Every once in a while, a new theory concerning one of art history’s greats emerges, raising questions about these dead, mostly white, and mostly male, artists. Did Rembrandt use optics to paint his self-portraits? Does this pair of panther-riding drunks represent the only surviving metal works by Michelangelo? Did van Gogh slice off his ear to stop his brother’s marriage? And was Mona Lisa a self-portrait of Leonardo da Vinci in drag, a portrait of his neighbor, or a cover-up of another portrait?
While many of these claims are based on well-researched studies, some are more dubious. Sometimes a discovery can even seem like a full-on hoax, such as a portrait allegedly of a young Leonardo da Vinci recently unveiled last month at, curiously, an art gallery in Las Vegas. And making the finding even sweeter is the possibility that the artist responsible for painting it was Caravaggio.
News of the painting arrives exclusively from a press release issued by an organization called News Press International (NPI), which also shared a video recap of the gallery event.
“The artwork is believed to have been painted in either 1592 or 1596 when the young Caravaggio made his way to Rome hoping to make a name for himself and win commissions from Vatican patrons,” the release states, adding that Caravaggio ended up working in the studio of Antiveduto Grammatica, where painters were tasked with creating multiple versions of portraits of famous Renaissance figures, such as da Vinci. “Scholars note that this possible ‘Caravaggio’ bears a striking resemblance to known imagery of Leonardo that would likely have been found in Grammatica’s studio … Experts who are reviewing the painting say scientific analysis will be conducted for the next several months.”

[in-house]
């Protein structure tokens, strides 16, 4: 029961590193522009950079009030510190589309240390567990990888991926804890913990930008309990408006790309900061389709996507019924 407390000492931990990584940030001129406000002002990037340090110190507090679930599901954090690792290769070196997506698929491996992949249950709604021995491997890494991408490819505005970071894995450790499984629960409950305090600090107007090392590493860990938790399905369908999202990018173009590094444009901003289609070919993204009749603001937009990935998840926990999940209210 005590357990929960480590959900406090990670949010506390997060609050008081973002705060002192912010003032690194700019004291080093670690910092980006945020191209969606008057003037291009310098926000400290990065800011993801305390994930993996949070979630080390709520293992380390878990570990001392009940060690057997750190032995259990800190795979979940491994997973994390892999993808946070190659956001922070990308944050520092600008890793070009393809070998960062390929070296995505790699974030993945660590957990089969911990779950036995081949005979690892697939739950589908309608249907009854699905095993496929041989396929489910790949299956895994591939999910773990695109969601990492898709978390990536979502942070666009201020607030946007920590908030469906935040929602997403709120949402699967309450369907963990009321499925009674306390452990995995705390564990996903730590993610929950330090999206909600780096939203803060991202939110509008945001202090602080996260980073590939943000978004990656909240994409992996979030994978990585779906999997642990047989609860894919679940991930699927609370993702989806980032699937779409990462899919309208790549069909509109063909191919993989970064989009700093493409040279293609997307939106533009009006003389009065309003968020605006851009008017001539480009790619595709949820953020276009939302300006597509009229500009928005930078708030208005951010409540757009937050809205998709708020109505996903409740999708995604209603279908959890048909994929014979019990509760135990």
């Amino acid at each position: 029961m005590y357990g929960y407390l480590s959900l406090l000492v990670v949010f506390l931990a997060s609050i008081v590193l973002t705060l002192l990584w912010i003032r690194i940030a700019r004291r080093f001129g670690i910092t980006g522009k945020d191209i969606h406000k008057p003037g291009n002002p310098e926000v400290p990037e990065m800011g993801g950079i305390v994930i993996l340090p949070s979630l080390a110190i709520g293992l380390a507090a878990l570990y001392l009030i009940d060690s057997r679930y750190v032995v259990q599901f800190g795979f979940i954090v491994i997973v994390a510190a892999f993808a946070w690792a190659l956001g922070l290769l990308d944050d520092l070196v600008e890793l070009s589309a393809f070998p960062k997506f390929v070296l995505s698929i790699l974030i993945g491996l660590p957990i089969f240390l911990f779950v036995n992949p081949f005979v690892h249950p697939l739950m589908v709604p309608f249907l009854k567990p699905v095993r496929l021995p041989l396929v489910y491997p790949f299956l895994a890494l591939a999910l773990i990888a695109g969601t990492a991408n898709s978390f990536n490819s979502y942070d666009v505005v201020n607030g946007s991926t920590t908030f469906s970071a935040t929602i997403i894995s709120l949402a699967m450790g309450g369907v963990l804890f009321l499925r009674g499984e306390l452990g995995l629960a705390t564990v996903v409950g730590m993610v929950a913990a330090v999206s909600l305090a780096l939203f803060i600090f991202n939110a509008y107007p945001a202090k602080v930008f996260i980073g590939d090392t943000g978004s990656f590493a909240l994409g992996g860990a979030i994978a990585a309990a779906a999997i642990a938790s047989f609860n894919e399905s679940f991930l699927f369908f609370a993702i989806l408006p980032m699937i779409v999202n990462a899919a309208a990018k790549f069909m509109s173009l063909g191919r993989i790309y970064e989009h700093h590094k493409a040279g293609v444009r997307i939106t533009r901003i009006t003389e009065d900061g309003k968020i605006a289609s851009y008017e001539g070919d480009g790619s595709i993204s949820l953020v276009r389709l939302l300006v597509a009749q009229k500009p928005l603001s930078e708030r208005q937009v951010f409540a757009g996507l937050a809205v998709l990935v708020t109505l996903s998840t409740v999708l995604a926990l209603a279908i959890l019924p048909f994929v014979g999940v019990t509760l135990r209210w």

NPI representative Robert Zane ignored Hyperallergic’s request to specify the expert individuals and scholars involved in examining the painting. But he did explain through email that NPI — which, strangely, doesn’t have an online record — is a brand new website covering the arts, culture, and entertainment. The only expert involved in this case who is identified is Curtis Dowling, an art forgery investigator. Perhaps you know him as host of CNBC’s reality TV series “Treasure Detectives.”
According to Zane, Dowling had been contacted by the anonymous owner of the painting, which had for years resided in their old family home near Florence. Dowling had the honor of unveiling the portrait at the Las Vegas gallery SKYE Art, where he stated that the portrait, if a genuine portrait of a young Leonardo by Caravaggio, could be worth $100 million. The owner appears to have accepted this speculation as fact, as the work hangs in a frame recently made in the style of an Italian Renaissance Casseta (“little box”) frame, with the names of both artists etched around it.
And really, all we can do so far is speculate, given the evidence NPI currently presents. The scholars involved, according to the release, note that this oil painting displays brushwork, texture, color, and use of chiaroscuro all associated with Caravaggio, which is a fair, albeit vague, judgment. Zane also told Hyperallergic that spectral analysis of paint layers has so far revealed traces of white lead — ground pigments, he pointed out, that Caravaggio often used in all his early paintings. But Caravaggio certainly wasn’t the only artist to have used the poisonous pigment.
The rest of their proof is similarly shaky: as evidence, the anonymous experts involved provide proof of a known painting of Leonardo that was likely found in Grammatica’s studio that resembles the mystery painting. They also liken the visage of the alleged Leonardo to that of a figure in the far right of Leonardo’s “Adoration of the Magi.” But we haven’t yet been able to say for certain that the curly haired boy with bangs is indeed a self-portrait.
My favorite piece of presented evidence, though, is that the subject of this newly unveiled painting shares “identical facial impediments” to a bronze statue of David by Verrochio that again, some believe the sculptor modeled after Leonardo, a student in his workshop. These “impediments” comprise a few wrinkles beneath both figures’ right eyes — eye bags, if you will.
Is this a prime example of fake news in the art world? Maybe — and if it’s not, maybe I’ll eat this article. But for now, I’d suggest we file this one under Highly Questionable Claims Concerning 16-Century European Artworks.
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